I think it is very well possible that Matthew 24:15-22 (and Luke 21:20-24) had only one fulfillment, back in 66-70. The chosen ones were those who fled from the city when those days were cut short (when the armies withdrew).
And verses 29-31 would only have one fulfillment – in the future.
It would be so nice and simple if the whole chapter just had one fulfillment.. the 2 fulfillment-thing makes the whole chapter quite messy to explain.
In need of grace i think theres questions that have to be asked either way when we spteak of a dual or single fullfilment . While verse 21 for then there wiLl be great tribulation such has not occured since the worlds beginning until now no nor will occur again. While the reasonig goes right its in the context of first century jerusalem so its speaking of its destruction in the first century but it wasnt greater than the flood so it must mean something else as well we know jesus was also speaking of his prescence so its also… Read more »
The destruction of Jerusalem wasn’t greater than the destruction by the Flood. Yet Jesus’ words cannot fail to be true. I think the key is in the word tribulation. The flood wasn’t a tribulation in the sense it is used throughout the Christian Scriptures. Tribulation means a time of test and trial and is always associated in the Bible with God’s people. So tribulation refines, separating the valuable minerals from the dross. I think that if we focus on that we will see the true intent of Jesus words.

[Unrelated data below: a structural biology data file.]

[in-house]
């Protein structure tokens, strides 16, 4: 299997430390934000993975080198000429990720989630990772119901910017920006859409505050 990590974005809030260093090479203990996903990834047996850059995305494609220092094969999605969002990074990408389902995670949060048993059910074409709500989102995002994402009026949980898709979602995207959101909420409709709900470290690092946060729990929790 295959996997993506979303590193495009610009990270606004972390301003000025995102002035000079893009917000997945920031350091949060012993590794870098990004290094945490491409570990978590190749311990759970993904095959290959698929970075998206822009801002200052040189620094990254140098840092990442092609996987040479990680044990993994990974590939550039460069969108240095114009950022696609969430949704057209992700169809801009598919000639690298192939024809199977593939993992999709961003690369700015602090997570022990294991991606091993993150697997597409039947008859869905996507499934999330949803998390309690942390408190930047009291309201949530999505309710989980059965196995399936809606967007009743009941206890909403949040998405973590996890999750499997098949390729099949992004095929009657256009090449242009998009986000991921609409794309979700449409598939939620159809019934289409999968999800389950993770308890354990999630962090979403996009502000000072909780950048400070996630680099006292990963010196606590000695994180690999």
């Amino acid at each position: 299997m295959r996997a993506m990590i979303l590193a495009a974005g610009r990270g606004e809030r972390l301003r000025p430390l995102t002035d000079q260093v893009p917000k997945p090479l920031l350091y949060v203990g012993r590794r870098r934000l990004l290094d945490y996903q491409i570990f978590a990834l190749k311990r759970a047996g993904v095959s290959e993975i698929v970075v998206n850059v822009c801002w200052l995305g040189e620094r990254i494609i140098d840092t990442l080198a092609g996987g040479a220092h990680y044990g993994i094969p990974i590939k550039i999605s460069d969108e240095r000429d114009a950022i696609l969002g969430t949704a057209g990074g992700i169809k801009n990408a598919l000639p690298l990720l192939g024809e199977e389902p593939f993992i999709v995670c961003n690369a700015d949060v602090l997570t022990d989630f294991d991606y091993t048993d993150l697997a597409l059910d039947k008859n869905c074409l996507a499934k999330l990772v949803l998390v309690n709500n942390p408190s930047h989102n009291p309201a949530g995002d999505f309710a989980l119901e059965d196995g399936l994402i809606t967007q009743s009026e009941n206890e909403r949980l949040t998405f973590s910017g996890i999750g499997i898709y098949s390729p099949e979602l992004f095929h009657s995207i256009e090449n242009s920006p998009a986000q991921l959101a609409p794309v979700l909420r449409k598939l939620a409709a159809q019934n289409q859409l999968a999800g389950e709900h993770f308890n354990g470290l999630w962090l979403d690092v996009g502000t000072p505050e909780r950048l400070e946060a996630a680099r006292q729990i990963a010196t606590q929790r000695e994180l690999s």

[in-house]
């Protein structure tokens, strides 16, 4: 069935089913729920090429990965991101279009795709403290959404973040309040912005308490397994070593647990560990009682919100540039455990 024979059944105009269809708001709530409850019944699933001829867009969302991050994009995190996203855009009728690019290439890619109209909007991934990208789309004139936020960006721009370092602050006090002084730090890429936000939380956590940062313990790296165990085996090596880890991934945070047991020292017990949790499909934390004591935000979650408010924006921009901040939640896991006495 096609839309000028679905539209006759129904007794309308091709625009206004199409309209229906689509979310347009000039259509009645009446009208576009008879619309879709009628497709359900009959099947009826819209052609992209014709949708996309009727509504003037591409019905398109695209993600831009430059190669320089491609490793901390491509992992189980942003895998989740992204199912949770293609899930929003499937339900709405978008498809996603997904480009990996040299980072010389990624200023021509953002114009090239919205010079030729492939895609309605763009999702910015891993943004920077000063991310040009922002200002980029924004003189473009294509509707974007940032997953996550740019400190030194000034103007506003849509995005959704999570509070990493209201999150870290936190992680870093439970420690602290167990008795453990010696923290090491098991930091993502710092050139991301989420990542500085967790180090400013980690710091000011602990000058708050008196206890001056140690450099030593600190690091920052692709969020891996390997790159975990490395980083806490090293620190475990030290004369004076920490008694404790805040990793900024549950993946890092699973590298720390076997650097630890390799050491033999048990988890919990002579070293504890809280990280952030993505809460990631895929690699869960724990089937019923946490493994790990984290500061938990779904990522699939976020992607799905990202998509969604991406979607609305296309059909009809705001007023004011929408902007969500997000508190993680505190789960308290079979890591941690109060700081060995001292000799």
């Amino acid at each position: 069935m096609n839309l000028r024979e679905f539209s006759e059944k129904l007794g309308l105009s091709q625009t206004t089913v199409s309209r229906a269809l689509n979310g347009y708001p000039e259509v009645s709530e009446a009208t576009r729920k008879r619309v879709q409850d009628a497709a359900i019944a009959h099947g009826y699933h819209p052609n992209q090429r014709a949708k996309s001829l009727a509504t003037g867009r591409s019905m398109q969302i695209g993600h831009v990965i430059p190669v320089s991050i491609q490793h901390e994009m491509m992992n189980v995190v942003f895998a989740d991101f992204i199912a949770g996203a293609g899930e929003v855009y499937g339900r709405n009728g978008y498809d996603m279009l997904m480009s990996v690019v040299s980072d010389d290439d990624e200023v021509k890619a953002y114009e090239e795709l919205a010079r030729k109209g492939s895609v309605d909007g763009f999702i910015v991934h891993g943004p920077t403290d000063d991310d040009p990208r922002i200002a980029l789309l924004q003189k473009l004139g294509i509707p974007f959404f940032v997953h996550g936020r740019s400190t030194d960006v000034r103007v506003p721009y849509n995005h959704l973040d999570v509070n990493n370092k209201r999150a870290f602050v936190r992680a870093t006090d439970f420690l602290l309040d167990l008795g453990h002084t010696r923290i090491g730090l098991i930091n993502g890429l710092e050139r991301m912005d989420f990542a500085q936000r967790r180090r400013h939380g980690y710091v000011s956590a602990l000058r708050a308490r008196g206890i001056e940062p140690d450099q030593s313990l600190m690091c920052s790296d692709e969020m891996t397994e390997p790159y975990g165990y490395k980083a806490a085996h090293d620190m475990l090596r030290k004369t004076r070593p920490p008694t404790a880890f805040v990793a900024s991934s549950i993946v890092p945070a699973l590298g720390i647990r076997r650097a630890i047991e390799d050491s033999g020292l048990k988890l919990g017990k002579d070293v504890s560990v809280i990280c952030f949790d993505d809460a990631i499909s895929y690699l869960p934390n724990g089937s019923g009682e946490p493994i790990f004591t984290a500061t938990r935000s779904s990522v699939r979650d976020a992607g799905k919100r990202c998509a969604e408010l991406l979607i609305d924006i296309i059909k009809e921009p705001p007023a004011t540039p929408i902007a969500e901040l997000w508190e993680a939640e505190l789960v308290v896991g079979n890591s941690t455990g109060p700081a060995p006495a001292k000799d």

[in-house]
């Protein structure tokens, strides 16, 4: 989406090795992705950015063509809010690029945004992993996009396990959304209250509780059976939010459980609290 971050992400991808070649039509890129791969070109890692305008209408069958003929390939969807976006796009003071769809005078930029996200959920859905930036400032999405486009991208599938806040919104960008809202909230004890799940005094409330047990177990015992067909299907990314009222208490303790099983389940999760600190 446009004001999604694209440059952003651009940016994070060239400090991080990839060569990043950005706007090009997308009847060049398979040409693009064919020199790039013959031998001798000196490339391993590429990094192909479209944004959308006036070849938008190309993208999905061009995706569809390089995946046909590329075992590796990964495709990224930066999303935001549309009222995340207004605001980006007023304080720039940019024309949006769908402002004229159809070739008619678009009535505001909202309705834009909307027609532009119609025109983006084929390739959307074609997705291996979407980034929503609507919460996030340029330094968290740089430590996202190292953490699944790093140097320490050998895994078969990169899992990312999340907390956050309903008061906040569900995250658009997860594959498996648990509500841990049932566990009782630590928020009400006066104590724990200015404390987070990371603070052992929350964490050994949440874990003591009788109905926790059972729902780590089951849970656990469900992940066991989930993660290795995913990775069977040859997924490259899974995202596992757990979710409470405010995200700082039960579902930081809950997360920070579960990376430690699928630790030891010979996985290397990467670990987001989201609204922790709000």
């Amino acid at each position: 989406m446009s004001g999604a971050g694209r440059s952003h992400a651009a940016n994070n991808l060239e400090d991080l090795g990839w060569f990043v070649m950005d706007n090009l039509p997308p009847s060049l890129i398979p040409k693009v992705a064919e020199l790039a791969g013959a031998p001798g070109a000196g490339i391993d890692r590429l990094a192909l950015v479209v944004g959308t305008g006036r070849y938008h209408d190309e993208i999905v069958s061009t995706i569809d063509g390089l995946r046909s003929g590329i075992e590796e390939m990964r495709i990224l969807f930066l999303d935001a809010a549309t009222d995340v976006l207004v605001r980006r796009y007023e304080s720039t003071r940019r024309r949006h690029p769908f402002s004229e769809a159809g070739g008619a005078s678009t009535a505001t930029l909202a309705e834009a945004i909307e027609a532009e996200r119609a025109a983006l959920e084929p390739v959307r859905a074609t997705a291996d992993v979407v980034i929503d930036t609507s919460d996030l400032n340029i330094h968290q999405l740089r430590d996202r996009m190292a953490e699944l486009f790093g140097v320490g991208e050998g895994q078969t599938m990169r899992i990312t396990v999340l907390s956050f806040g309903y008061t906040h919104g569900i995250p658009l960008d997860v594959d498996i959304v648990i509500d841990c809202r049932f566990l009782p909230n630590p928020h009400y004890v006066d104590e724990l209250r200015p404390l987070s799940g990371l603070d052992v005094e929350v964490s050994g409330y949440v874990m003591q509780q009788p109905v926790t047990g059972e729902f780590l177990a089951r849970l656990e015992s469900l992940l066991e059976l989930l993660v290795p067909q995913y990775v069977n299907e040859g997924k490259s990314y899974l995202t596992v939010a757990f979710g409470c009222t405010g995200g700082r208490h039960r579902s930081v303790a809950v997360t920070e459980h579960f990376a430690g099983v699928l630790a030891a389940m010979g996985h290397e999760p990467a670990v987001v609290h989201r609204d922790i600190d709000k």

Meleti, not to make this more complicated but I had another look at the verse on biblehub and select interlinear analysis. Here is the result: Strong’s Transliteration Greek English Morphology 281 [e] amēn ἀμὴν Truly Heb 3004 [e] legō λέγω I say V-PIA-1S 4771 [e] hymin ὑμῖν to you, PPro-D2P 3754 [e] hoti ὅτι that Conj 3756 [e] ou οὐ no Adv 3361 [e] mē μὴ not Adv 3928 [e] parelthē παρέλθῃ will have passed away V-ASA-3S 3588 [e] hē ἡ the Art-NFS 1074 [e] genea γενεὰ generation N-NFS 3778 [e] hautē αὕτη this, DPro-NFS 2193 [e] heōs ἕως until… Read more »
‘These’ is the plural of ‘this’, correct? Jesus spoke about seeing ‘these things’ with reference to future events that had not happened yet because they were in the immediate context of the conversation. In a similar vein the word, ‘this’ does not have to refer to something that is concretely present, temporally speaking. It can refer to something that is present only in the immediate context of a conversation. Jesus was speaking about events that would immediately precede his final coming so he can certainly use ‘this’ to describe the generation that would see those future events being mentioned in… Read more »
I see that Jesus was talking about things to happen. Point is, would Jesus be referring to things to happen say 2000 years later or to things to happen say 40 years later? Still future but in case of 40 years, THIS would then refer to the generation at that moment.